War on Terrorism

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War on Terrorism is open for . The scholarship allows level programm(s) in the field of taught at . The deadline of the scholarship is .

The War on Terrorism, The War Against Terror, or War on Terror can refer to several distinct conflicts, but it is most recently the name given by the United States of America and some of its allies to an ongoing campaign with the stated goal of "ending international terrorism," launched in response to the September 11, 2001 attacks on the U.S., for which al-Qaeda claimed responsibility.

In his address to a joint session of Congress and the American people following the attacks on September 11, 2001, President Bush defines the "war on terror." "Our war on terror begins with al Qaeda, but it does not end there. It will not end until every terrorist group of global reach has been found, stopped and defeated."

"And we will pursue nations that provide aid or safe haven to terrorism. Every nation, in every region, now has a decision to make. Either you are with us, or you are with the terrorists. From this day forward, any nation that continues to harbor or support terrorism will be regarded by the United States as a hostile regime."

The campaign's stated goals include preventing those groups identified as "terrorist" by the United States (largely focused on militant Islamist groups such as al-Qaeda and its affiliates) from carrying out attacks and posing a threat to America and its allies; "spreading freedom" and liberal democracy; and putting an end to state sponsorship of terrorism in so-called rogue and failed states,[10] beginning with Operation Active Endeavor, NATO's anti-terrorism response to the trafficking of weapons. It was followed with the 2001 overthrow of the Taliban government in Afghanistan, which had sheltered elements of al-Qaeda including its leader, Osama bin Laden.

The War on Terrorism was launched by U.S. President George W. Bush, with support from NATO and other allies. The "War on Terror" has taken many forms, such as diplomacy, going after "terrorist financing," domestic provisions aiming to prevent future attacks, and joint training and peacekeeping operations with a wide variety of nations.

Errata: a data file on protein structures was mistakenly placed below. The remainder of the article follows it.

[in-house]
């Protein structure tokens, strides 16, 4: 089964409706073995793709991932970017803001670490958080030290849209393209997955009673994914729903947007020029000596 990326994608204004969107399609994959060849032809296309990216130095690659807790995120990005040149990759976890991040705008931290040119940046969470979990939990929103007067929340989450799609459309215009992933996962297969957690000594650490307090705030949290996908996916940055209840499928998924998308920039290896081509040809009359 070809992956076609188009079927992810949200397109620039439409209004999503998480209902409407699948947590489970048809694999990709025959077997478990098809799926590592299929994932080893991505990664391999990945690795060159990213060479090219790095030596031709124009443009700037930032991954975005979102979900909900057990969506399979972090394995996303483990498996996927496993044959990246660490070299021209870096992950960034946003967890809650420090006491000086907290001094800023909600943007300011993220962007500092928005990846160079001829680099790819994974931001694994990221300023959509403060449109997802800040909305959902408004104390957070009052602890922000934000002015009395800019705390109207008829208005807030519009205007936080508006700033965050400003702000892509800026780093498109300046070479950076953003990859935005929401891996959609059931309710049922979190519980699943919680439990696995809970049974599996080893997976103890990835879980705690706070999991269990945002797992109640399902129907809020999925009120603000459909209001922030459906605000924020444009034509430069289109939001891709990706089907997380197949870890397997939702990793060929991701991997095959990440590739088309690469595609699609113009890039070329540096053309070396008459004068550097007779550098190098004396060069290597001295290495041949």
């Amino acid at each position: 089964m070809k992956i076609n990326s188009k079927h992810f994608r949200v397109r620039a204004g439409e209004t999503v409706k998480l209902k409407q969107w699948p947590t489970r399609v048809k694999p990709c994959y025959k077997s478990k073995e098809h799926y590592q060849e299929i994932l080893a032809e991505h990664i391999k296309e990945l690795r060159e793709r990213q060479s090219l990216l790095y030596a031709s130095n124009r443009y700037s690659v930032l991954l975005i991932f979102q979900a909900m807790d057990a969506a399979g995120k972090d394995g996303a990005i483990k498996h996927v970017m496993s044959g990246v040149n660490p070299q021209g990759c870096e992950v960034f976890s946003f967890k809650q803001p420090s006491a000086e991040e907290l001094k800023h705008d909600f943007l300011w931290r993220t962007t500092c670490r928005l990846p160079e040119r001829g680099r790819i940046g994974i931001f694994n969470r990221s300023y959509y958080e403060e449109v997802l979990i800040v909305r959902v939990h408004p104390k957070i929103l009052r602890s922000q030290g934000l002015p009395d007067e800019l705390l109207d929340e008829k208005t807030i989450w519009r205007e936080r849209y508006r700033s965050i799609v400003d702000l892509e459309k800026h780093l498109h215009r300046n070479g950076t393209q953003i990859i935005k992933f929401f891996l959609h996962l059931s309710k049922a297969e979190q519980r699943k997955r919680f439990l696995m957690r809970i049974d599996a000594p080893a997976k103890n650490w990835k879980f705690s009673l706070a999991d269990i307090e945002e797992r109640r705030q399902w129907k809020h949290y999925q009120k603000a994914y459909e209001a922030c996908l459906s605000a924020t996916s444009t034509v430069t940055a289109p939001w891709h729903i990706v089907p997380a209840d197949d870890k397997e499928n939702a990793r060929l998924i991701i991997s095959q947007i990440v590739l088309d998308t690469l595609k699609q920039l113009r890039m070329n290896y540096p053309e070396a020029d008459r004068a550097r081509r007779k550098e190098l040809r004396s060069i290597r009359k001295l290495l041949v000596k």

The phrase Global War on Terrorism (or GWOT) is the official name used by the U.S. military for operations designated as part of the campaign. Thus, the "War on Terror" as defined by this article is largely a military effort, and has been compared in both its unspecified, continuing duration and its multiple theaters of operation, to the Cold War. The war is also characterized as an ideological struggle, "involving both a battle of arms and a battle of ideas," and some have characterized it as a "clash of civilizations." Although the U.S.-led coalition that invaded Iraq in 2003 and toppled President Saddam Hussein was made up of allies in the "War on Terror," the current Iraq war and its alleged links to the larger campaign against terrorism have been highly controversial. The Bush Administration has been accused of acting in violation of international law, human rights, and the U.S. Constitution in its execution of the campaign, particularly with regard to the internment of prisoners of war (or "illegal combatants") in its military prison at Guantánamo Bay, Cuba.

The U.S. government's articulation of military doctrines such as pre-emptive war and "regime change" as part of the War on Terror, as well as Bush and Blair's justifications for the war, have also been controversial. Both the larger concept of a "War on Terrorism," and the specific tactics used, have been subject to widespread criticism outside of the United States, and world opinion polls have shown limited support even in some nations whose governments and militaries are supportive. In addition, according to the U.S. government's own measures, international terrorist incidents have been on the rise since the campaign began. However, the U.S. and allies have claimed victories, such as democratic elections in Afghanistan and Iraq, and the capture of alleged 9/11 planner Khalid Sheikh Mohammed. The War on Terrorism has resulted in high military casualties on both sides, as well as high civilian casualties, although very few United States civilians have been killed other than those who died on 9/11, and is a "long war" whose planners expect it to continue for the foreseeable future.

In December 2006, the British Foreign Office advised the government to stop using the phrase "War on Terror." A spokesperson for the department said the government wanted to "avoid reinforcing and giving succour to the terrorists' narrative by using language that, taken out of context, could be counter-productive." Also, in December 2006, U.S. Secretary of Defense, Donald Rumsfeld, as he prepared to end his tenure, expressed regret over the Bush Administration's use of the phrase "War on Terror," saying the phrase had created unattainable expectations and that "it's not a war on terror. Terror is a weapon of choice for extremists who are trying to destabilize regimes and impose their — in the hands of a small group of clerics — their dark vision on all the people that they can control."

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War on Terrorism is available to undertake level programs at .

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